through the senior editor's column !
What a paradise we enjoy through
Uncle Sam's mail bags ! Knoxville
Press and Herald, Dec. 17.
TIIE TRAGEDY IN FEX
The Stanford (Ky.) Banner of the
17th has additional particulars of the
Fentress county tragedy. It sayj:
The old lady and her daughter were
killed and a littlo child about two years
old. Tho littlo boy that was badly
wounded is in a fair way to recover. He
says that Lojston killed the young lady
and child and wounded him, and that two
women who were with Logston killed the
old lady. This little boy is only six
years old. After the Sheriff took the
murderer back, they took him to the
littlo boy, and tho child screamed and
shrank away from him.
By the laws of Tennessee, a ckild
under six years of age cannot testify, and
this littlo fellow is a few weeks under
that age. The'poople of Fentress county
say, however, that Logston shall be hug
in somo wa! Thoro wa3 anothor child
in the bed at the timo, but fortunately it
was not discovered by the murdering
demons. Logston nearly effected his
escape from jail a day or two after his re-
turn, but is now closely guarded. Tho
women aro also in jail.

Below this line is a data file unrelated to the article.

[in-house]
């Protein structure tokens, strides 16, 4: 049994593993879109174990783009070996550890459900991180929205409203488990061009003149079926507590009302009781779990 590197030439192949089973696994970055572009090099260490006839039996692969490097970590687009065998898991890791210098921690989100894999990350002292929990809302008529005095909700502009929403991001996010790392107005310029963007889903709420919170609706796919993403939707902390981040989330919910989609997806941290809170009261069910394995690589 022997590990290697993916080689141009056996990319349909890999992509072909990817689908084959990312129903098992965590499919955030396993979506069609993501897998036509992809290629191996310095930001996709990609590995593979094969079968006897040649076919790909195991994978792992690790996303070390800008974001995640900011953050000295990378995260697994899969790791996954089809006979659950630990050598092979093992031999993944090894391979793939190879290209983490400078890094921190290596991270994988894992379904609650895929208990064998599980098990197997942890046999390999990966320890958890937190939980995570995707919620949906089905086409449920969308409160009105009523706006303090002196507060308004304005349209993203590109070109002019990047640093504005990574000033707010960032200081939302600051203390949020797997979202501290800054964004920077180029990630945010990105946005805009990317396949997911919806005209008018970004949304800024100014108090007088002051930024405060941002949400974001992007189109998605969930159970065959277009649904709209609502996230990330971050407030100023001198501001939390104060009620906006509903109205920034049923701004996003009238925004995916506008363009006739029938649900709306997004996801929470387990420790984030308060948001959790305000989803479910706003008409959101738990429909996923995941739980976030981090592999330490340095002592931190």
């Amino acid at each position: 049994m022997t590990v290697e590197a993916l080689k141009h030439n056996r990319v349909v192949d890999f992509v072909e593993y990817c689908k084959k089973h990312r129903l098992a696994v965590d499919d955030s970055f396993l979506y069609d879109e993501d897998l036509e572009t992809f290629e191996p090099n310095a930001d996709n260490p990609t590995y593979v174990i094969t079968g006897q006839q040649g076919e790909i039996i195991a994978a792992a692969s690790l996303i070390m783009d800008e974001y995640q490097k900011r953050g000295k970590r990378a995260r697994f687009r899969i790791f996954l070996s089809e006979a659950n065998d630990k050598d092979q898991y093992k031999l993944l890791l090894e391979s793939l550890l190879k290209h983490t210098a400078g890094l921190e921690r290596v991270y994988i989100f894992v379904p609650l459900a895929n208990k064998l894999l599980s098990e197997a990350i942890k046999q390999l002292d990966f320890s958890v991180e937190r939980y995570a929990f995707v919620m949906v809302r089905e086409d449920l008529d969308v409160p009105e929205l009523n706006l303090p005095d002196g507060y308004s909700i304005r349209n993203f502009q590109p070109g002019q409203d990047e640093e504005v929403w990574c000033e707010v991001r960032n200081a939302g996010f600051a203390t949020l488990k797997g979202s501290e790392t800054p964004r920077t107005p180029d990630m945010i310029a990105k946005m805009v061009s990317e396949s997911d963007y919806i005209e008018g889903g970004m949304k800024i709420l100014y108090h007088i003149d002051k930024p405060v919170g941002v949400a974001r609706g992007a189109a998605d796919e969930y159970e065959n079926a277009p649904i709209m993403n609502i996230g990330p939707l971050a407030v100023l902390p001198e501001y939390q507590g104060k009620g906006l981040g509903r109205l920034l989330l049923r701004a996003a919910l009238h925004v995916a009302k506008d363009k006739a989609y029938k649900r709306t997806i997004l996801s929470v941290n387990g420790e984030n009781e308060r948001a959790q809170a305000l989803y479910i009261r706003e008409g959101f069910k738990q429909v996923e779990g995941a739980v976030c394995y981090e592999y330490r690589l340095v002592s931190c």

Professor Carl Neuman, of Munich, a
diligent student of Chinese antiquities
and bibliography, has discovered from the
Chinese vcar-books that a company of
Buddhist priests ontered this vast conti
nent via Alaska a thousand years before
Columbus, and explored thoroughly and
intelligently tho Pacific borders, pene
trating into "the land of Fusung" for so
they called tho Aztec Territory, after the
Chinese name of tho Mexican aloe.
We would remind holders of Union
Bank notes that tbe time for their redemp
tion ceases on the 31st inst.
All notes not presented at the bank on
or before that dale are. forever barred, and
will be wortblese. dec 15 tilldec 31
THE ARKANSAS TROUBLES
Condition of Affairs In Wood
ruff, White and Jackson
The Country Cursed with
Reign of Terror Work
, for General Gillcm.
Tho subjoined extract from a private
letter from Des Arc by a business firm in
this city, contains, among other -facts al
ready given in tho Avalanche, much
relative to the troubles inthat Stato that
is quite interesting. It reveals a most
lamentable condition of affairs. The let
ter bears date the 10th :
"Matters aro in an awful state in this
region of country. The militia aro quars
tered on the citizens in Woodrun, .White
and Jackson counties, and are robbin
everybody. And unless something is
done by the United States government
tho btate of Arkansas is gone to the dogs.
Business is almost entirely suspended at